|Ecstatic after running 10 consecutive minutes for the first time ever! Weight: 224 lbs.|
Fast-forward a few months to February 2013. I was having a one-on-one with a student who brought up wanting to do a race, and I mentioned a 10k circuit that was coming up in April. And just like that, I started training for my first 10k. Six point freaking two miles. The longest distance I had ever run at that point was the 5k race, and my weekly runs were averaging about 1.5 miles. So I got a little help from the internet and constructed a 10-week training plan. I worked up to about 3.5 miles, and then I got sick. For two weeks I couldn’t run, and when I did start running again I was back down to 2.5 miles and still very slow. I managed to run the farthest I had ever run, which was 4 miles in one hour (see, told you I’m slow!) a couple weeks ago. And then race day arrived.
|A photo with my students before the race (I'm in the yellow jacket). Weight: 202.5 lbs.|
The morning of the race, I got dressed and hopped a bus to the other side of the city to the start line. I met up with a group of my students who were also doing the race. We warmed up and stretched together and then took our places in the starting mob of about 5,000 people. Some of the girls in my group are college athletes, and they went ahead to follow the 50’ pacer. I stayed back as I knew I would be in the second half of the finishers for sure. Then we started the push forward.
Within the first two minutes everyone passed me. Literally EVERYONE. Including the poor folks who were in the porta-potties when the race started and came frantically barreling past me. “Well,” I thought, “yay for self-esteem!” It was quite disheartening to realize that I would be running this race alone as the pack got further and further away, but I settled into the pace that I knew was good for me and that I could keep up until the finish. I kept reminding myself over and over that I hadn’t signed up for the race to beat anyone or to place but rather to prove to myself that I could do it. And so I kept running.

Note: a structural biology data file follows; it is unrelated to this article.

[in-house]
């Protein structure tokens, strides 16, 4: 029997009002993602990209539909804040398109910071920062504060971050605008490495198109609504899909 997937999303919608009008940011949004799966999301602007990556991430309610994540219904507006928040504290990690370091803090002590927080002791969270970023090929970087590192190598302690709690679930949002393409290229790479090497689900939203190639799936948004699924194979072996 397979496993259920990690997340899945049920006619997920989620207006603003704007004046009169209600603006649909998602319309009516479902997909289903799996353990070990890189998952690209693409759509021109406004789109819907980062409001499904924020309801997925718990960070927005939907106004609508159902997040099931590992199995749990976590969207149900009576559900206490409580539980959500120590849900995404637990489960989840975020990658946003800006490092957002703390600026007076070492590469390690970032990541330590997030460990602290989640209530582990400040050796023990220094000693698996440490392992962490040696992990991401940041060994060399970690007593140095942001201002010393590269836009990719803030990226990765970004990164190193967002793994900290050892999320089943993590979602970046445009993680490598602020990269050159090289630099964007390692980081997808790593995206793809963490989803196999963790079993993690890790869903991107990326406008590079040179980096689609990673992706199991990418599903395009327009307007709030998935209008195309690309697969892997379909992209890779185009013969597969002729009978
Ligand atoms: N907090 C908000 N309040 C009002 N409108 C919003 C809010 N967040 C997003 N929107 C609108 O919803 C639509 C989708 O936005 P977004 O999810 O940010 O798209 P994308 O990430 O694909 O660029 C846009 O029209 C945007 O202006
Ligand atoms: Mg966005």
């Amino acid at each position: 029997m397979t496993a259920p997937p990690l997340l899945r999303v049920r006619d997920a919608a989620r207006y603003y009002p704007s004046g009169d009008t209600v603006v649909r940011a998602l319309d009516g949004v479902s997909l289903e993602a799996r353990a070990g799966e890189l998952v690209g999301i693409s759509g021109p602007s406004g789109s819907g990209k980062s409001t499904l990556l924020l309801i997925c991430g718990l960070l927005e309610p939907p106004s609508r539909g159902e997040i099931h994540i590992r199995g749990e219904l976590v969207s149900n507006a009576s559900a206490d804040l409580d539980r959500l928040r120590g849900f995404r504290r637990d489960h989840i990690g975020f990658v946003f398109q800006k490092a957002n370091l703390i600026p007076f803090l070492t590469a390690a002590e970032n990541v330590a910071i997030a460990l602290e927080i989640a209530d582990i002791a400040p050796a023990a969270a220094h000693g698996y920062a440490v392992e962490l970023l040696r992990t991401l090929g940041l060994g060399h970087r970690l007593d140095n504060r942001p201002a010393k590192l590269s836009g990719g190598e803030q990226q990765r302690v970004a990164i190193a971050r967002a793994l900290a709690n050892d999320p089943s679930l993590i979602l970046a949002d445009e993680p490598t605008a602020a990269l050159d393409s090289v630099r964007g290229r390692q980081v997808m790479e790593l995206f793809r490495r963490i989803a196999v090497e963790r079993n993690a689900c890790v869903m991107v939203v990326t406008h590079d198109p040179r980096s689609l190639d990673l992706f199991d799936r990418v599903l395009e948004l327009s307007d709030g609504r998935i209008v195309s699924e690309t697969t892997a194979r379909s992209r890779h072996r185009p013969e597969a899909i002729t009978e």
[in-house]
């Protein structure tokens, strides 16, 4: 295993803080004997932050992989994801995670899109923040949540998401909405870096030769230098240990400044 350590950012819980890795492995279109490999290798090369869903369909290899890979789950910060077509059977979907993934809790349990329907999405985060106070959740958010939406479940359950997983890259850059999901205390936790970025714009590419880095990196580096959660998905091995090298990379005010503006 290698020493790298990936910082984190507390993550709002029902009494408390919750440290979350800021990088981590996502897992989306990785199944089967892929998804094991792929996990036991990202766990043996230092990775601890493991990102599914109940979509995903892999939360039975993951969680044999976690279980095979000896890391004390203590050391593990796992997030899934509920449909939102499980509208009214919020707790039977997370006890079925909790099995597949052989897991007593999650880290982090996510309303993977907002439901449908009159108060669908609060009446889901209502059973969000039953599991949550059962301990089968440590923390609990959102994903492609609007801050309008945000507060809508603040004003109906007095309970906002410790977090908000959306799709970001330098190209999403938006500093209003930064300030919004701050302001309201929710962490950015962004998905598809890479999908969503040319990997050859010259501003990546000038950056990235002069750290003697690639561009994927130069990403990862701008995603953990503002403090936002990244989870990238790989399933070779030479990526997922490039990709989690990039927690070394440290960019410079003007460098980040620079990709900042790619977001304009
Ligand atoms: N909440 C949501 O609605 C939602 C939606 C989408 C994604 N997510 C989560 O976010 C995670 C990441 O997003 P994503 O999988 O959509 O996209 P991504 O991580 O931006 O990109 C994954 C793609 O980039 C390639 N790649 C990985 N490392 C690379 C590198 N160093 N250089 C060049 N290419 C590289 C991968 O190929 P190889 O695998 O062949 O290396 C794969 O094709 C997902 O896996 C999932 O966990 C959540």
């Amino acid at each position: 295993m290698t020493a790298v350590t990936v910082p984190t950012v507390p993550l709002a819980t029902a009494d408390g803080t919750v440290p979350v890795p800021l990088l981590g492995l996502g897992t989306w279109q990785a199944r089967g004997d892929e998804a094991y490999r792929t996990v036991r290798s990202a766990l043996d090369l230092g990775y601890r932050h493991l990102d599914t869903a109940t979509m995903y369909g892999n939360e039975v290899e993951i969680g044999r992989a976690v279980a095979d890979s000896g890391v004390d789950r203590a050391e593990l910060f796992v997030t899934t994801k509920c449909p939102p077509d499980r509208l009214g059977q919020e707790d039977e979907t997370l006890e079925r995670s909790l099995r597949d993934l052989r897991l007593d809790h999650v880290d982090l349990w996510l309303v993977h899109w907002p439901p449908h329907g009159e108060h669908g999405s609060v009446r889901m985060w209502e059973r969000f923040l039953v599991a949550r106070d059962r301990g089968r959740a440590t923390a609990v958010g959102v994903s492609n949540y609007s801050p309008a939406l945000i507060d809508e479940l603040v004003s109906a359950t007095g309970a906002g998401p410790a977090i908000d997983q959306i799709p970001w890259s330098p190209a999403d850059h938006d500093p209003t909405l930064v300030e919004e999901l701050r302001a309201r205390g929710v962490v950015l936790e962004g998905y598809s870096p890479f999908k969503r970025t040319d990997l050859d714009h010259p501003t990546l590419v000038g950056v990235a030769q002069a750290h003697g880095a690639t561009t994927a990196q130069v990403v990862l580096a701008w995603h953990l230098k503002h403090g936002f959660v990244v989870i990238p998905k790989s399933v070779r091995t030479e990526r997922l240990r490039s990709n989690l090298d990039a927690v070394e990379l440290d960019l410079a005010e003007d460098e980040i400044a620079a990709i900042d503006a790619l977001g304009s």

Running alone, I pushed over to the side and followed the orange cones down the middle of the closed streets. Around the first km mark, I saw the final pace car creeping past me out of the corner of my eye. I thought about pushing harder to keep up with it, but I knew it would only exhaust me and keep me from accomplishing my goal. Besides, as a rule of thumb, I never race against anything with an engine. ;) Then a couple minutes later, the police escort rolled slowly by on his motorcycle. Then one ambulance. Then another ambulance. And finally a city bus, used to pick up anyone who gave up in the middle of the race. Two thoughts crossed my mind when that bus passed me. 1) There is no way on EARTH I am getting on that bus of my own will or volition. 2) Can’t give up now, because the only thing that can carry you to the finish line now is your own two feet! And so I kept
I passed a race volunteer, who clapped slowly and stared at me with pity as I came along about 5 minutes behind the rest of the racers. And then I started to cry. I sniffled and choked back tears and turned up my music really loud. I forced myself to stop crying because it was interfering with my breathing, and I had already come too far to let my own body quit on me. I had just managed to calm myself down and find my rhythm again when a policeman on a motorcycle approached me and told me they were opening the roads back up, so I would have to run on the sidewalk. After he left I started crying again, and the cycle of calming myself down repeated itself. But I kept running.